One of the best things to come out of the success of BoJack Horseman was Tuca & Bertie.
The show from BoJack production designer Lisa Hanawalt followed two birds, voiced by Ali Wong and Tiffany Haddish, attempting to navigate problems in their relationships and workplaces. It was unceremoniously dumped by Netflix after a single season, something BoJack creator Raphael Bob-Waksberg thinks is wrong.
The showrunner of the long-running Netflix series, which is coming to a close with a two-part final season that picks back up in January, said Tuca wasn't given time to find an audience like his creation was.
"When we started on BoJack, it was understood that the Netflix model was to give shows time to find an audience, and to build that audience, and I remember being told, 'We expect the biggest day BoJack Season 1 is going to have is when we launch BoJack Season 2,'" he said in an interview with the Los Angeles Times. "We didn’t get a full two-season pickup, but that was the understanding, that these things take time to build."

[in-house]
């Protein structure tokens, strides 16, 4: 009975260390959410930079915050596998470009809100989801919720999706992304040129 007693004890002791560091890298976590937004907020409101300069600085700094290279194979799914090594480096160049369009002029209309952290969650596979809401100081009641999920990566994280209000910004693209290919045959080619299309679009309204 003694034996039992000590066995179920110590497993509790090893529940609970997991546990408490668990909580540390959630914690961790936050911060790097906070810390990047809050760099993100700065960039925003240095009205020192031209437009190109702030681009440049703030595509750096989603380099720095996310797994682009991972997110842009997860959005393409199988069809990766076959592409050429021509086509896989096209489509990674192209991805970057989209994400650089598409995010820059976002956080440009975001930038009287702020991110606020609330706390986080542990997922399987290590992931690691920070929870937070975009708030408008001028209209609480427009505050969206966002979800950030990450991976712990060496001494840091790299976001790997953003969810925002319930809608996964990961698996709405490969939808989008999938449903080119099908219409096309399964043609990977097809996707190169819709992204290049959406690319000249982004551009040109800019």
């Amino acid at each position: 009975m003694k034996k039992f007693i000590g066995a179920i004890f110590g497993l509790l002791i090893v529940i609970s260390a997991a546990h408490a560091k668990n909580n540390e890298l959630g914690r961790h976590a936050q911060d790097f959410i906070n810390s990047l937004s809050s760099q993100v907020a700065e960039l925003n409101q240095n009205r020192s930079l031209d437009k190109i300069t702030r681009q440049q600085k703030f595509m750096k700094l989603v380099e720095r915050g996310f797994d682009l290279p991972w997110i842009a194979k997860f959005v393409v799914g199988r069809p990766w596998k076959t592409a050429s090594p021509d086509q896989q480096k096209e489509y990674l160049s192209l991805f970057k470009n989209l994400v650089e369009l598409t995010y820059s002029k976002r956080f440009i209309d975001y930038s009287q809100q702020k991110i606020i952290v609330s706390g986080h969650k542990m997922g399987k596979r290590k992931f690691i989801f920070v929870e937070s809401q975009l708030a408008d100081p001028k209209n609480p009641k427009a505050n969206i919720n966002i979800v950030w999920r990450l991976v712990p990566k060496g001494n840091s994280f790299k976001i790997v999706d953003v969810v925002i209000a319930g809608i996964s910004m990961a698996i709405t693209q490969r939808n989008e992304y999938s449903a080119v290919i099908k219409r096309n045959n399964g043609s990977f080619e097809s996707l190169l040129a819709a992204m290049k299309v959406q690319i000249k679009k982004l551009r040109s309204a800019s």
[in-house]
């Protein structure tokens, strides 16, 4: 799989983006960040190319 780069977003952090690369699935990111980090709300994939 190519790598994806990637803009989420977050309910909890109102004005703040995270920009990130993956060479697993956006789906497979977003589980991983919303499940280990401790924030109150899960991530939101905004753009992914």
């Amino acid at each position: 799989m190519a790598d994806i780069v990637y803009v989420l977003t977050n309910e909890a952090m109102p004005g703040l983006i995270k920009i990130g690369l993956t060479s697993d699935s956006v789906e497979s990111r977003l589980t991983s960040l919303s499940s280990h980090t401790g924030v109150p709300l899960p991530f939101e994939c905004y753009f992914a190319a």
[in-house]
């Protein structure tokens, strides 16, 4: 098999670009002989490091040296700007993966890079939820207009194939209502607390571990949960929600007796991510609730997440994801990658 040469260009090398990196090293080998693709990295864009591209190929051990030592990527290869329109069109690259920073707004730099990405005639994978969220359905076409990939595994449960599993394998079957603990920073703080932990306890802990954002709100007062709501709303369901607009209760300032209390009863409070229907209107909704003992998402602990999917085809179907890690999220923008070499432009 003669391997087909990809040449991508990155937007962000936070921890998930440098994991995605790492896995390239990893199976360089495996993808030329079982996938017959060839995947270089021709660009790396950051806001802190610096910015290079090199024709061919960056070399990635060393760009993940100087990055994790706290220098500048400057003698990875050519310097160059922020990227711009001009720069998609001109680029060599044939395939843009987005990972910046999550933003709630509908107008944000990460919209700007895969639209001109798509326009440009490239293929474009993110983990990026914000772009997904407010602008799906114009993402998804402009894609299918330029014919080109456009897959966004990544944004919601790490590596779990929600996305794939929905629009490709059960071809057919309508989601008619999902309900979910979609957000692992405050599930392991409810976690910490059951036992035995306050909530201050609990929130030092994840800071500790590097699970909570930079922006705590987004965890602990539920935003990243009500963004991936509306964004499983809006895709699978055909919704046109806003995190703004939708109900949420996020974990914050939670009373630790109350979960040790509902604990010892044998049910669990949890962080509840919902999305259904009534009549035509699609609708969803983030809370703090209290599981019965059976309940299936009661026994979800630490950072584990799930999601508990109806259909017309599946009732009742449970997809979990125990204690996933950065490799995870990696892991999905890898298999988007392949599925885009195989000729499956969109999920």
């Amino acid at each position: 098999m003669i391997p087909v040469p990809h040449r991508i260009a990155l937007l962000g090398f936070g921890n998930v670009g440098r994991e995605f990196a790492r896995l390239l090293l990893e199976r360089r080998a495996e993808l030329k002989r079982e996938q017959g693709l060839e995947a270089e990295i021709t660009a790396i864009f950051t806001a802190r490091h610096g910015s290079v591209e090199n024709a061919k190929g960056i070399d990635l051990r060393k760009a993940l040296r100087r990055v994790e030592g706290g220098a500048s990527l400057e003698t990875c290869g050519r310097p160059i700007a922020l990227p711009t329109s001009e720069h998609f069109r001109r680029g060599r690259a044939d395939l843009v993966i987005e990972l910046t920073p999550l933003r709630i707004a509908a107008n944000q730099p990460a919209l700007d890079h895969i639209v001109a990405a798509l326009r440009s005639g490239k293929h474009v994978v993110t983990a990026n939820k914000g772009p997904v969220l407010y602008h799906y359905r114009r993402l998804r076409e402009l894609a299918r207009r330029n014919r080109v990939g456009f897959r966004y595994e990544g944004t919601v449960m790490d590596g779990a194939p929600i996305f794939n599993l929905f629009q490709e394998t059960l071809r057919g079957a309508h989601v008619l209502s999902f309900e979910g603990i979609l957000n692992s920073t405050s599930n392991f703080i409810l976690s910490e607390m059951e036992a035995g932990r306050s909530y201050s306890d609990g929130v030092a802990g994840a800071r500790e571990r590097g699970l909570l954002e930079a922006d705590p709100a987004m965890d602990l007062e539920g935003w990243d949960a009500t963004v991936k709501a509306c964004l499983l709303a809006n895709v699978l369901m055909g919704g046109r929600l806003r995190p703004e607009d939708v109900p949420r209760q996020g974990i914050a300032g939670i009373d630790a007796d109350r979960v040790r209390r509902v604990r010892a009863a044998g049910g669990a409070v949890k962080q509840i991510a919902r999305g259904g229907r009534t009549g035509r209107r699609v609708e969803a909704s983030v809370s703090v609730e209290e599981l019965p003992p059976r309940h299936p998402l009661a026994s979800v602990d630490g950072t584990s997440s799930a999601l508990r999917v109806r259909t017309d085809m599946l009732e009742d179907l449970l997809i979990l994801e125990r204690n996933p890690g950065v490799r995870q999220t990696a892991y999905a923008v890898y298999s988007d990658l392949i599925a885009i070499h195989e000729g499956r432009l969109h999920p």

Bob-Waksberg thinks the streaming service has moved away from nurturing shows as the amount of content they release has grown exponentially.
"It was my understanding that that was, at the time, the Netflix model: to give shows time to build," he said. "I think it’s a shame that they seem to have moved away from that model."
Bob-Waksberg is by no means an impartial observer of the end of Tuca & Bertie. He served as an executive producer of the series and wrote the script for the first episode. Still, he's far from alone in thinking the show was booted from the nest prematurely. Critics and viewers alike attacked the streaming platform's decision to end the show after only one season.